Nov 24, 2006

Entepreneur to Employer

The transition from Entrepreneur to Employer may not seem a big deal but here is what was heard yesterday in a speech from one of the founders of one of the most successful startup ventures out of India - Infosys, at Pune.

"..We went through lot of sacrifices, turmoil, etc in the initial years. Of course now it is NOT expected from any one of you to go through the same pains.. but this is what we felt".

Well an employer does not expect entry level staff to go through tough times, which is very natural. By the same token the employer also does not expect the employee to gain the same rewards as does the employer. The employer essentially continues to reap the entrepreneurial success of the seeds he/she had sown years ago while the poor employee gets a measly salary in exchange for assuaging his 'fear of job insecurity' (as Robert Kiyosaki would put it).

The inflection point at which the employee 'loses' the opportunity for a significant share of the pot of gold can be one of many: When the company gets listed and goes public, when its products/services go real mainstream etc. More the risk, more the reward.

5 comments:

SB said...

Good observation. Every co. was started by an entrepreneur. Every co. needs employees. Every employer does what is required :-).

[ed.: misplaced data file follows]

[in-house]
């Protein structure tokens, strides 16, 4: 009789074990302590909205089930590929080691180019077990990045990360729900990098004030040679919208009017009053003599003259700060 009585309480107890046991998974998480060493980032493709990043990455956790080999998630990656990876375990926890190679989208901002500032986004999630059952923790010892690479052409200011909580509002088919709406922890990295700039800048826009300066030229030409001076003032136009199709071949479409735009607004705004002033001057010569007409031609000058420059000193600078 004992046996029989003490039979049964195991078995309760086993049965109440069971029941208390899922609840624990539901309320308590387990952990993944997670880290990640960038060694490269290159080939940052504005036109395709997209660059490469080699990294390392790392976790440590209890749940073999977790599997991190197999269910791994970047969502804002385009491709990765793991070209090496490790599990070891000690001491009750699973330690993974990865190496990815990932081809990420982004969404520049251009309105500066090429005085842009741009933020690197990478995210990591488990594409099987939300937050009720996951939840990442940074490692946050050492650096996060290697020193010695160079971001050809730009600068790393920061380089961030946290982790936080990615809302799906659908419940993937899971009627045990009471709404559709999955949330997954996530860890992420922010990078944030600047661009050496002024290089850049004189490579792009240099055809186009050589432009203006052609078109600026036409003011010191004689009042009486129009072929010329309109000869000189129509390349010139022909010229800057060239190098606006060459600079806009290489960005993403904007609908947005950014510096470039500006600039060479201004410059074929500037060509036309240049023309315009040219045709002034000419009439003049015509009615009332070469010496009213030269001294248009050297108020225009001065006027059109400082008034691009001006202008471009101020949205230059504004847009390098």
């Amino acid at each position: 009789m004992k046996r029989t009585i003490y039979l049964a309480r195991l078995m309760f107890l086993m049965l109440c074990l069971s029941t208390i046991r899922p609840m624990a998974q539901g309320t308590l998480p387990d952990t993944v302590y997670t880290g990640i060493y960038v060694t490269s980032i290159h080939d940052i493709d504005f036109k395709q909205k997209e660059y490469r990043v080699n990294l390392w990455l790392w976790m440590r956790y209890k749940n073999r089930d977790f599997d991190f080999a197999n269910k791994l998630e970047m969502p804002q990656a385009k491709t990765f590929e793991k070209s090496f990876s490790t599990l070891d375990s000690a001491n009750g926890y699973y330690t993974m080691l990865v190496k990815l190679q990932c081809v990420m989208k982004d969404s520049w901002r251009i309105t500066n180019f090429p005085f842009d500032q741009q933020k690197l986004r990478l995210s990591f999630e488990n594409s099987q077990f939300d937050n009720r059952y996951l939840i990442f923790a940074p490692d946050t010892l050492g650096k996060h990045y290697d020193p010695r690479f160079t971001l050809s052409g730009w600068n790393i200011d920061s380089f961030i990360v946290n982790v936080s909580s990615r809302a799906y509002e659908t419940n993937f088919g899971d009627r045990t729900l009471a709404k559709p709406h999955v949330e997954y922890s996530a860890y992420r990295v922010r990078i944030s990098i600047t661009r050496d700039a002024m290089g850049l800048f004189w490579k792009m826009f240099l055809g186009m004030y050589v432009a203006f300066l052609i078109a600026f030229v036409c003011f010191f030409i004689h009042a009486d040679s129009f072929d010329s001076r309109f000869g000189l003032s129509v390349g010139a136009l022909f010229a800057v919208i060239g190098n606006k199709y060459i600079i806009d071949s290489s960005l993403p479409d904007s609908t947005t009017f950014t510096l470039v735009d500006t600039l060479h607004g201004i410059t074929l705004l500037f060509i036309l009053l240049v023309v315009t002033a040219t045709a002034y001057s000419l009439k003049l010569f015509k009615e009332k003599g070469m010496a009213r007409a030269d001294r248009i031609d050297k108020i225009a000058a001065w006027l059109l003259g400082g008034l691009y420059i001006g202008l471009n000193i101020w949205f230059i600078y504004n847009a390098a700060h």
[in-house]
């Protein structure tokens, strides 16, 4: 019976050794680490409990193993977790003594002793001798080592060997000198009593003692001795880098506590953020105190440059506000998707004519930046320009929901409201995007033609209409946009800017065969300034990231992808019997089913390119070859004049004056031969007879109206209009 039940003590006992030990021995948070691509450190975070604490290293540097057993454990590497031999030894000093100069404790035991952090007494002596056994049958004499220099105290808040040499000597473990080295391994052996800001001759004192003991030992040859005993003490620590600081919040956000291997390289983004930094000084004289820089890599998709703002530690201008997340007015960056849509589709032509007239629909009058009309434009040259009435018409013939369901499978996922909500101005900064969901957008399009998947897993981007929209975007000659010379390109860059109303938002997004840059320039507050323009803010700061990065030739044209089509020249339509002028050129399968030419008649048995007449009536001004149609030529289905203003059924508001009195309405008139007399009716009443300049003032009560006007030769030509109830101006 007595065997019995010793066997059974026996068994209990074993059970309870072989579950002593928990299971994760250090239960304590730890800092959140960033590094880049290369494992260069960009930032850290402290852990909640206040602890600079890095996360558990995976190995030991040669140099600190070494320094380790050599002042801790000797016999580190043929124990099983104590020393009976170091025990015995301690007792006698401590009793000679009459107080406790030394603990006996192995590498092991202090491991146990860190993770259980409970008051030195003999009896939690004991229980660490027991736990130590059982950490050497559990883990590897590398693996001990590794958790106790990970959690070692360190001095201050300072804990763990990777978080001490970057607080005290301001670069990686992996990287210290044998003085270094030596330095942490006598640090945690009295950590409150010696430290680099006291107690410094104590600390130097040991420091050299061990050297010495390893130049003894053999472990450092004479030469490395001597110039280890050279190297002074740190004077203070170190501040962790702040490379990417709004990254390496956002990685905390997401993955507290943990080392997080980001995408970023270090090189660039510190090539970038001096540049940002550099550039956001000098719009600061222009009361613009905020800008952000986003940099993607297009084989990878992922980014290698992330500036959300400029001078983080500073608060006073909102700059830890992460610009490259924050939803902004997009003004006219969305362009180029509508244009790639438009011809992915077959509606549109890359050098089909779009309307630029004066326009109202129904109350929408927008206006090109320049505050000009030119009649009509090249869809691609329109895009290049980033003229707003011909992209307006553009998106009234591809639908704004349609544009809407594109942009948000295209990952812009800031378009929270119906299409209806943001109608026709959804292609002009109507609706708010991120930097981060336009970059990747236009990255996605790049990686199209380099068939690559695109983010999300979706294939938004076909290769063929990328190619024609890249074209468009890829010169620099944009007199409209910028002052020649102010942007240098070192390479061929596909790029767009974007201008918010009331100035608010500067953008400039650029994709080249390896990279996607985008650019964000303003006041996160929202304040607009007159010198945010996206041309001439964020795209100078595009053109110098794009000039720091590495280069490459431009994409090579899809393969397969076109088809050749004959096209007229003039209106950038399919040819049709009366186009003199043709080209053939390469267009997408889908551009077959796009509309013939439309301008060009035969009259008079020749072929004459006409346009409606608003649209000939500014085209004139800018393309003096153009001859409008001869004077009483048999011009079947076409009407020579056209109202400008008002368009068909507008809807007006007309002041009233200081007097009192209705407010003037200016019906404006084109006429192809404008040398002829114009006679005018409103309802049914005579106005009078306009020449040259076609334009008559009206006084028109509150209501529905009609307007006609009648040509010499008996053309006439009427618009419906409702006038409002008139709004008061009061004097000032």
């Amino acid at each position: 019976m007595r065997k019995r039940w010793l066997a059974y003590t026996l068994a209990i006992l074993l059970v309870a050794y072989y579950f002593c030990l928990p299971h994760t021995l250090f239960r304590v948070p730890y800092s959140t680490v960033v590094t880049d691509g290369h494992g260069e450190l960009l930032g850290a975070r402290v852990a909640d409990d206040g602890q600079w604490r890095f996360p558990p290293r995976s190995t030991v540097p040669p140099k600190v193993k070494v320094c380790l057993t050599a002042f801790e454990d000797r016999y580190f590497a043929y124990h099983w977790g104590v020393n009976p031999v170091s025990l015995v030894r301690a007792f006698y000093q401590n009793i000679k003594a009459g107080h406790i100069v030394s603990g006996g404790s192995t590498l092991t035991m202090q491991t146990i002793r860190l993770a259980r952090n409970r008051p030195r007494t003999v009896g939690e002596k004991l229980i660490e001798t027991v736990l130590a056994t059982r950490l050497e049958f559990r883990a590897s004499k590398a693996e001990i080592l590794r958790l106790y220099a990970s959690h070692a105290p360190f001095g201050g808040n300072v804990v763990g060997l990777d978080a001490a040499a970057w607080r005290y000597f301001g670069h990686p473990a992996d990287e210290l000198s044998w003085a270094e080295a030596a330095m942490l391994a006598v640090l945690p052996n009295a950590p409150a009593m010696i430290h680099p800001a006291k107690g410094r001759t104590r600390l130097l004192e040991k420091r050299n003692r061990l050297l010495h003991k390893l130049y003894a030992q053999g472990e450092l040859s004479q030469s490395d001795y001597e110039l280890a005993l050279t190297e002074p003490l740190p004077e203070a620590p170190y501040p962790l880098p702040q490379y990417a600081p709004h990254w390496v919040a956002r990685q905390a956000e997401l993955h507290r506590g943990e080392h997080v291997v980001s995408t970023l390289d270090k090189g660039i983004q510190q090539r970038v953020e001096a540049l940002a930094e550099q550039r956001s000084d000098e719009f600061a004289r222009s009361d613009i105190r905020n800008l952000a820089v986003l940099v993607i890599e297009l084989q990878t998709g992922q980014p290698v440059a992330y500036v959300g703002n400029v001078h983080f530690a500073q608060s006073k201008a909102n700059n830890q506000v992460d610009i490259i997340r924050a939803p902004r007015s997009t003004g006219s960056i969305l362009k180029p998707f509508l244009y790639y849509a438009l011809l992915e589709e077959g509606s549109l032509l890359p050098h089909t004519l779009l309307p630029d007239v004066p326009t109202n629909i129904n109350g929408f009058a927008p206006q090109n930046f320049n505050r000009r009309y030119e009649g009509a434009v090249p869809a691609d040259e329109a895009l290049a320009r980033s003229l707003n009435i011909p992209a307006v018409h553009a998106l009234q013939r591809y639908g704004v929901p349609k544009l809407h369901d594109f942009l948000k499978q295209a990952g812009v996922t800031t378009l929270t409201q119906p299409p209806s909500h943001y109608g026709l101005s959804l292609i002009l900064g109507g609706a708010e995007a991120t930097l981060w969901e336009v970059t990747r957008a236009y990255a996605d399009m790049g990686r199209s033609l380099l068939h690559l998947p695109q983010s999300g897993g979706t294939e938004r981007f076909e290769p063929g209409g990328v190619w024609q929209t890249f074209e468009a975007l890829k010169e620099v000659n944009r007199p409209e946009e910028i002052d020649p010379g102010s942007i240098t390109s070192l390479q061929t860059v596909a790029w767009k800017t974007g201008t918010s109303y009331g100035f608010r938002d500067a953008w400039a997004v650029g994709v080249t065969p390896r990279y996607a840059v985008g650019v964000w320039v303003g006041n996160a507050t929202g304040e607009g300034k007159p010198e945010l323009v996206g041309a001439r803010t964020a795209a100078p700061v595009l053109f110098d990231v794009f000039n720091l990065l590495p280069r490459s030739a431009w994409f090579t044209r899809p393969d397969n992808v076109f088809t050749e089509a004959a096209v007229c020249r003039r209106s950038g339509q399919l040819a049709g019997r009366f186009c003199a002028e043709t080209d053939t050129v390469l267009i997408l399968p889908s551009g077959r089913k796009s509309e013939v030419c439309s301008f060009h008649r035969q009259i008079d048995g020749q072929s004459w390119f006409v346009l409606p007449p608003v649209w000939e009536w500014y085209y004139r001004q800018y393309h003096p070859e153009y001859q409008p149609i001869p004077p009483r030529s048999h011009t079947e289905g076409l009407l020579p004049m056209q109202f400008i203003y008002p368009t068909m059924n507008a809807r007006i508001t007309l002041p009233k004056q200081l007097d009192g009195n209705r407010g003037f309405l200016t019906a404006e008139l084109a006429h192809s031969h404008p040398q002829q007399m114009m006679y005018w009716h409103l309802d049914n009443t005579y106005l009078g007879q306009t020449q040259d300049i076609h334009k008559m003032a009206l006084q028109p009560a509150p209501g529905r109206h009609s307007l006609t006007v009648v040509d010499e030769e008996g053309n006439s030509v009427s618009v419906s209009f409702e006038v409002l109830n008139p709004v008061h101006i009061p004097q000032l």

Ram said...

The CEO of Infosys had this to say in another artcile on Cyber India Online (Read http://www.ciol.com/content/news/2006/106102703.asp)

Nilekani contends that the attributes of an entrepreneur are great in the beginning but not sufficient to build a large company. "When you have entrepreneurs also playing a leadership role like us, you have to change with the times, otherwise you become obsolete."

These changes include the conscious steps taken in the early nineties: best practices in budgeting, financial visibility, education and training, and processes besides building world-class campuses. “We built a system for scaling up and made sure the right people occupied the right spots to scale up."

Nag said...

Yo Ram!

your piece does offer some food for thought. BTW, I did not exactly understand the last paragraph.

I don't, however, agree that the employees are getting measly salaries in contemporary India. When you compare the risk Vs reward equation for an employee and an enterpreneur, I do belive that the employee (especially in middle mgmt level and above) is better placed than an enterpreneur.

Ram said...

Nag, well said. But it is not just the risk vs reward equation. An entrepreneur as an owner of a corporation enjoys benefits that the employee doesn't have. For one, the corporation spends first and payes taxes next; with the employee it is the opposite. Income from dividends that the owner takes home are all tax-free!

So once the entrepreneur transitions to an owner of a legal corporation he is much better off than the regular employee. It is not just the absolute salary that matters but also the extent of financial options that one has.

Rahul said...

Ram,
Good one! Wanted to add to Robert Kiyosaki's 'fear of job insecurity' -
Apparently, the Bell Curve distribution is used to categorize people with fear of change/insecurity/risk etc. Most people reside in this region of the graph. The careless and uncommitted on one extreme end and the passionate and change drivers at the other end. So more than 70% lie in the center!
~ Rahul.